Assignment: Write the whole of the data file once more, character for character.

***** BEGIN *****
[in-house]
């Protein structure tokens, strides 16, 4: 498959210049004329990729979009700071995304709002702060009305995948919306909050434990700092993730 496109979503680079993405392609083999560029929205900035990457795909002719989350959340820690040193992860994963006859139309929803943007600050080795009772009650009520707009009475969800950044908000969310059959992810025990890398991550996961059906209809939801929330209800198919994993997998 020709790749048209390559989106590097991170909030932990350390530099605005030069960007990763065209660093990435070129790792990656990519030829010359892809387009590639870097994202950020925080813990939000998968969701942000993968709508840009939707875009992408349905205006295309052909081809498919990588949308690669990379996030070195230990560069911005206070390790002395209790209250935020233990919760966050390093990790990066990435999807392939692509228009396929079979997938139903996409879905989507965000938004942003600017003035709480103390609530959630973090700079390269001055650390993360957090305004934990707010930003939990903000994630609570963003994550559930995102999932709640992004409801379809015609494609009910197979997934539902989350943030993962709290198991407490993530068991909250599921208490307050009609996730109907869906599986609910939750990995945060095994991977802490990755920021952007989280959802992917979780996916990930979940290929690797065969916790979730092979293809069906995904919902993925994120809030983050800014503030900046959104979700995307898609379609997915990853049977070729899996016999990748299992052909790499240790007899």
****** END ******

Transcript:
[in-house]
């Protein structure tokens, strides 16, 4: 498959210049004329990729979009700071995304709002702060009305995948919306909050434990700092993730 496109979503680079993405392609083999560029929205900035990457795909002719989350959340820690040193992860994963006859139309929803943007600050080795009772009650009520707009009475969800950044908000969310059959992810025990890398991550996961059906209809939801929330209800198919994993997998 020709790749048209390559989106590097991170909030932990350390530099605005030069960007990763065209660093990435070129790792990656990519030829010359892809387009590639870097994202950020925080813990939000998968969701942000993968709508840009939707875009992408349905205006295309052909081809498919990588949308690669990379996030070195230990560069911005206070390790002395209790209250935020233990919760966050390093990790990066990435999807392939692509228009396929079979997938139903996409879905989507965000938004942003600017003035709480103390609530959630973090700079390269001055650390993360957090305004934990707010930003939990903000994630609570963003994550559930995102999932709640992004409801379809015609494609009910197979997934539902989350943030993962709290198991407490993530068991909250599921208490307050009609996730109907869906599986609910939750990995945060095994991977802490990755920021952007989280959802992917979780996916990930979940290929690797065969916790979730092979293809069906995904919902993925994120809030983050800014503030900046959104979700995307898609379609997915990853049977070729899996016999990748299992052909790499240790007899």